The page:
How I Learned to Be A Better Sports Mom

A couple of years ago, I wrote a piece for Momtastic about what a crappy sports mom I was. My daughter was playing soccer at the time, and I think I summed up my feelings best when I said, “I’m dying to bring a book, and just sit back and read, but I can’t face the judgment of the water-bringing, ball-remembering, soccer-knowledgable parents.”


Confession: I never got any better at being a soccer mom. I did what I had to do, just barely, and then last year, my daughter asked if she could quit. She’d aged into the next level of players and was one of the youngest on her team, and not only could she not keep up, her teammates were nasty to her about it—and the meanest girl in the pack was her coach’s daughter. I didn’t want that to be the reason she stopped going, but the truth was that she’d long stopped enjoying the sport itself anyway. I didn’t see the point of tormenting her further, so we let her quit.

Of course, that isn’t what made me a better sports mom. You know what did? Softball.

Softball is a sport I can understand. Soccer, to me, just looks like a flock of kids running from one side of the field to another. I had no idea how to encourage them, short of weakly suggesting, “Everybody, um, run THAT way” to the group. The other parents knew multiple variations of specific soccer encouragement phrases, but even after a couple of seasons, I retained nothing.

But softball? I know what a strike is, what a ball is. I know what a good play is. I watched these girls learn to play over time, watched them practice, watched them learn to work as a team where the time in the dugout helped them bond almost as much as the time on the field. The first year she played, very few of the girls knew what they were doing, and the first game, in which every player was allowed to stay at bat until she had a hit, took forever. I was in solidarity with the parents who waited patiently, exchanging tolerant smiles and stealing glances at our watches and phones.

The coaches’ slow and steady approach worked, and made me wish I’d been taught a sport by such friendly, painstaking experts. These parent volunteers were dedicated and encouraging, giving the girls the skills they needed without the trauma of shame and failure, the two emotions that plagued me through every PE class and every sport I was forced to play.

Before the season was over, the girls were catching each other’s throws, hitting balls out into the field, and sometimes, my daughter got to pitch. All that pressure was only excitement for her, and her team was on her side no matter how things went.

She’s in her third softball season now. She was a Gem, then a Ruby, and this year she’s a Viper. Things kicked off with the Little League parade, and when she didn’t want to go, we went anyway. “It’s for the team,” I told her. “We show up for the team.” With the benefit of a kinder, gentler sport we are learning some bigger lessons.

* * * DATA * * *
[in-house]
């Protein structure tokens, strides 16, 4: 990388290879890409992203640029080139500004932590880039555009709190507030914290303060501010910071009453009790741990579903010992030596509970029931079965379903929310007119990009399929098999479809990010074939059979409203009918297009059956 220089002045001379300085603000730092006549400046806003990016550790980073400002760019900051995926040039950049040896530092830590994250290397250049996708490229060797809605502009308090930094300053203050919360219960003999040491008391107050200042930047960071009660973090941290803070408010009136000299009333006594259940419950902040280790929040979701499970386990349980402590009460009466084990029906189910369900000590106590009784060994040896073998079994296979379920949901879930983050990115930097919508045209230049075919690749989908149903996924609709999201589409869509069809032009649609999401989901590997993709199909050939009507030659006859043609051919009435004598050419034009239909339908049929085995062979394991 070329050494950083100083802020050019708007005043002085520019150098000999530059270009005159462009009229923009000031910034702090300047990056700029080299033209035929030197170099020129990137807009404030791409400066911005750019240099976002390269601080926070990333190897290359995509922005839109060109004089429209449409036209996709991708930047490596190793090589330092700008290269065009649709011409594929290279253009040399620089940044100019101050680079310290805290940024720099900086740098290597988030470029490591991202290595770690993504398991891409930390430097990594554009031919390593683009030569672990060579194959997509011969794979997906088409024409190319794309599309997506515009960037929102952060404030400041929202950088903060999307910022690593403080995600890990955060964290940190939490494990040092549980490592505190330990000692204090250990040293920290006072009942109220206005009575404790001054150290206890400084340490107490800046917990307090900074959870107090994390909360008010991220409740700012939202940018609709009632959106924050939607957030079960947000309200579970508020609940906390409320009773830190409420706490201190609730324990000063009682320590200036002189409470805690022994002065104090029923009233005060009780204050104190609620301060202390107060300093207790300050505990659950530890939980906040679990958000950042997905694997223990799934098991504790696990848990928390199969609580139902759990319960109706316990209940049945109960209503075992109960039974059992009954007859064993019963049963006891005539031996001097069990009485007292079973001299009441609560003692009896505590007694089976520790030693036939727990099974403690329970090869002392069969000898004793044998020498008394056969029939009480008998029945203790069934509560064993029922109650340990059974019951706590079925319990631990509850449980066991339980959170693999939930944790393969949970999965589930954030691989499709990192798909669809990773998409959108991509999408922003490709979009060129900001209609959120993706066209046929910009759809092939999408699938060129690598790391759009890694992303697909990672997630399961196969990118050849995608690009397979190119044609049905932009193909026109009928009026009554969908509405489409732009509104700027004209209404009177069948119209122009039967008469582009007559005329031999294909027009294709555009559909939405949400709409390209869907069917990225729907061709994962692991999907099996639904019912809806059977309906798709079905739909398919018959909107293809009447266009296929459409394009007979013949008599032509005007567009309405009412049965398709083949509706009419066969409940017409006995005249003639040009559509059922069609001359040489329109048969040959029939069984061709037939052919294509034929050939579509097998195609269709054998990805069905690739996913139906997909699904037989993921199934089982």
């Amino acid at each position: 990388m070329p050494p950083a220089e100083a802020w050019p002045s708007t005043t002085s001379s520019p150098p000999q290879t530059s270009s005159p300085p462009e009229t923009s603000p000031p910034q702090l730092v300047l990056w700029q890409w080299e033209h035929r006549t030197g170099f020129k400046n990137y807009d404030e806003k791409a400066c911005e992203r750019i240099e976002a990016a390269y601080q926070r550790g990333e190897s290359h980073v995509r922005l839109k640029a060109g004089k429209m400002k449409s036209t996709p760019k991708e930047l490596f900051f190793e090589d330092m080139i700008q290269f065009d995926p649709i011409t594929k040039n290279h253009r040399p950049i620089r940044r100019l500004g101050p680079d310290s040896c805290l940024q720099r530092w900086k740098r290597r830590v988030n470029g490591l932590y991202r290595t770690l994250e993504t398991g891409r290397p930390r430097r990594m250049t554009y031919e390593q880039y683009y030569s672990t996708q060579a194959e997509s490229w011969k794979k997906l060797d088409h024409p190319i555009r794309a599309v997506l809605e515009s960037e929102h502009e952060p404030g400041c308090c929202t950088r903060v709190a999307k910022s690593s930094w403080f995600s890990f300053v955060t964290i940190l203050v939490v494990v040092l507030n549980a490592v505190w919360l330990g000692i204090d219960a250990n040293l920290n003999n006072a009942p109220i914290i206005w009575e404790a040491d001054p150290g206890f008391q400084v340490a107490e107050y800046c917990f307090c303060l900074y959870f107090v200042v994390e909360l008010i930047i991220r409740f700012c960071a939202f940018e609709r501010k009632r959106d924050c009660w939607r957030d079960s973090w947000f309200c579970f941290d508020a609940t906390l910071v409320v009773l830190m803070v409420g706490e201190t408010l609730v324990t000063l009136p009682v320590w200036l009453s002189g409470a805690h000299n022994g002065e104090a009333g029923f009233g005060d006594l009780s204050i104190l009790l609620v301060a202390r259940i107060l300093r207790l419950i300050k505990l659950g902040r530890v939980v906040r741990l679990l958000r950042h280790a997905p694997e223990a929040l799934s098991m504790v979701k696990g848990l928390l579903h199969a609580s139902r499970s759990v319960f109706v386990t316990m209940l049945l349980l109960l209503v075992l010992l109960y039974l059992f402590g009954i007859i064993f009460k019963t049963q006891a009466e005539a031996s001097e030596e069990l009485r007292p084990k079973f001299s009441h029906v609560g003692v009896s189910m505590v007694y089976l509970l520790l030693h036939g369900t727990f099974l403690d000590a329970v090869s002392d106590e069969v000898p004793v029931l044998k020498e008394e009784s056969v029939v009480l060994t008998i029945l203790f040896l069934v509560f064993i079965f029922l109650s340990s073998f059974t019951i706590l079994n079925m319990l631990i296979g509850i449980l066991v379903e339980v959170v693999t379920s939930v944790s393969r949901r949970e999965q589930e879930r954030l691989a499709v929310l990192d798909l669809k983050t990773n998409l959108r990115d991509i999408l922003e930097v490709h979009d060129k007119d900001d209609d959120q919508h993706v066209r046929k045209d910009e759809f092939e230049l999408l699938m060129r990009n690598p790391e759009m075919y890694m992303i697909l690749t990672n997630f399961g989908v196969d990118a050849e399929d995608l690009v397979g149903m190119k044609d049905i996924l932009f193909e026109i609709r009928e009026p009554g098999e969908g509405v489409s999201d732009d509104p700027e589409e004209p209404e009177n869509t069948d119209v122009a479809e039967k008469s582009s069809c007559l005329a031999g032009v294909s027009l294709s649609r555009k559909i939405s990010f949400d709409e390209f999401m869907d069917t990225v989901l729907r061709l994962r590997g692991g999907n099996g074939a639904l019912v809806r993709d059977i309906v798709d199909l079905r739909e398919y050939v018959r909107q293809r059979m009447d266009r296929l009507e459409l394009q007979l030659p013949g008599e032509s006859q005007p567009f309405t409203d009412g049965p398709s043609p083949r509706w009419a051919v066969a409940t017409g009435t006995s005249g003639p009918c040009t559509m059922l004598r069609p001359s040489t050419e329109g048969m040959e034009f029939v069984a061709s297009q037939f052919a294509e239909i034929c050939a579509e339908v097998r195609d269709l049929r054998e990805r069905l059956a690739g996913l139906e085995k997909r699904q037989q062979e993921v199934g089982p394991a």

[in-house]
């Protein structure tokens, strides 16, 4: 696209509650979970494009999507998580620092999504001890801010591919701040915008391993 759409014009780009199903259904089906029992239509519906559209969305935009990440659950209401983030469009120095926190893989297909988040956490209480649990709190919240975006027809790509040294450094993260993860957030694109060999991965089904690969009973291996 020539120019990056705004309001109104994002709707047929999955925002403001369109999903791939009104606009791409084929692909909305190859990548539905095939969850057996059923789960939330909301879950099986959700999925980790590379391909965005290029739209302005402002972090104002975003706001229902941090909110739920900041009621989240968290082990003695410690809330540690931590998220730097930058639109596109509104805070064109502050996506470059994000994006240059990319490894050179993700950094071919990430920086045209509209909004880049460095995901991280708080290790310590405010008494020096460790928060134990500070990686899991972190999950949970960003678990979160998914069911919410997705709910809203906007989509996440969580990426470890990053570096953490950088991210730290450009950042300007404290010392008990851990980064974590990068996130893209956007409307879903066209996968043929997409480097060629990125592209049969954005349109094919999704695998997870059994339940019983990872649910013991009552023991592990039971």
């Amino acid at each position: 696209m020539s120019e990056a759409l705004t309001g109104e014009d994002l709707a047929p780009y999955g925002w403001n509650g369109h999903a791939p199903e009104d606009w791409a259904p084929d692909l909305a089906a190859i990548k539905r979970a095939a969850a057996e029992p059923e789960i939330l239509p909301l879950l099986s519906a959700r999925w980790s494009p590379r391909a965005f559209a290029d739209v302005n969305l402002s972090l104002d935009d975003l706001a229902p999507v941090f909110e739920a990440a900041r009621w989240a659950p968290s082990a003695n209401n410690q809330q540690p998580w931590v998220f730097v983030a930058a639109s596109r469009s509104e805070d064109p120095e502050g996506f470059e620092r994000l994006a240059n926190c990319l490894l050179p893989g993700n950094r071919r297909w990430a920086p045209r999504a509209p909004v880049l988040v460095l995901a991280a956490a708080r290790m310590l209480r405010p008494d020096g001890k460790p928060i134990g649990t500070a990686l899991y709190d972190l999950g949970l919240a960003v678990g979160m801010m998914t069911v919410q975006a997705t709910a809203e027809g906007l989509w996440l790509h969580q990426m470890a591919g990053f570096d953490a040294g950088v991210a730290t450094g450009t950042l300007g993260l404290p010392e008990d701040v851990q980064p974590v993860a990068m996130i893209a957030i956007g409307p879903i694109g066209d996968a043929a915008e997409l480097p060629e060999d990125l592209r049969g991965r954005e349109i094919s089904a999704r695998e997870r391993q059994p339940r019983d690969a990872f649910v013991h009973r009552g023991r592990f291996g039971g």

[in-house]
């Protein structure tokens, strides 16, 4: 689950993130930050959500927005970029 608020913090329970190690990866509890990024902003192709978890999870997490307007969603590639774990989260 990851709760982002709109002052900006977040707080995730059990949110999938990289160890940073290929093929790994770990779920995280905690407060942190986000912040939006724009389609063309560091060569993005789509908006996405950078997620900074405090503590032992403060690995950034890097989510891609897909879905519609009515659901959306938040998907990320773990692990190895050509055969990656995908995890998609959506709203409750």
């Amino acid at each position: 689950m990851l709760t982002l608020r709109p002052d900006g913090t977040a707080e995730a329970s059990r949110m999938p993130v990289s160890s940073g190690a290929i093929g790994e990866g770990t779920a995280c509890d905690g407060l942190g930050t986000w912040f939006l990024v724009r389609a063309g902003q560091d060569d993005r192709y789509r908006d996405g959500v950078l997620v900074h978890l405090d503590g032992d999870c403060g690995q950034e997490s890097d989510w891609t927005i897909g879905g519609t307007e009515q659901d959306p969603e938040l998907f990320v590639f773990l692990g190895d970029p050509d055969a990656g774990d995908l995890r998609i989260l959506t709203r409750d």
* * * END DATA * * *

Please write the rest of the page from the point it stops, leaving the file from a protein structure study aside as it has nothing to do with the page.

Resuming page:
This year, the team had one full practice before they launched right into games, and the girls aren’t amateurs anymore. They make plays. They steal bases. They hit home runs. They’ve come a very long way since that hilarious first game.

As I watch from the sidelines I’m not yearning for a book, and cheering the players on doesn’t feel like a test the way it did during soccer. Are softball parents nicer than soccer parents? A friend of mine with a son who excels at soccer says that the parents give her dirty looks because she’s TOO enthusiastic, so you be the judge. As far as I’m concerned, my anecodotal evidence tops empirical evidence on this one.

Somehow, I have managed to stay on top of getting her properly equipped. We got her a good glove, new cleats for each season, and this year, because the girls are older and throw harder, a fielder’s mask. It’s ready in her sports bag every time there’s a game, along with her clean uniform. When the season began, we showed up early for extra practice time, remembered to bring water and sunblock and eyedrops to counteract pollen-filled fields, and remembered that if she’d need long sleeves, they had to go UNDER her uniform, not over it. One day, one of the girls on her team forgot her water, and we were able to share ours, without dishing out any of the parental judgment that came my way at soccer when my daughter finished her water and was still thirsty.

Sometimes I cheer for the other team, because a great play is a great play, and if the other team makes one, they deserve my genuine enthusiasm. Nobody gives me a dirty look. It confirms my theory that softball parents are a lot more chill than most of their soccer counterparts.

So guess what? Now that I’ve figured out to be a supportive, helpful sports mom, I’ve been sidelined. Shortly after the first game this season, my daughter injured her knee. I wasn’t sure how serious it was, as she’s always been the kind of kid who milks her small injuries and declares them to be big, so we kept going to the games. We told the coaches that if they didn’t have enough kids to play, they’d never forfeit on her account; she’d step in if she had to.

We showed up, made sure there were enough players to avoid a forfeit, and stayed to cheer on her team. When she wanted to go to the ice cream truck, I had her wait until her game was done and everyone else could go too – I wanted her to be part of the team.

After a few weeks of games in which she couldn’t play, we got to the orthopedist, who put her on crutches and scheduled an MRI, and we finally had to give it up. She will probably sit out the rest of the season, but if she heals in time for the playoffs, we’ll be there.

Play ball!

How I Learned to Be A Better Sports Mom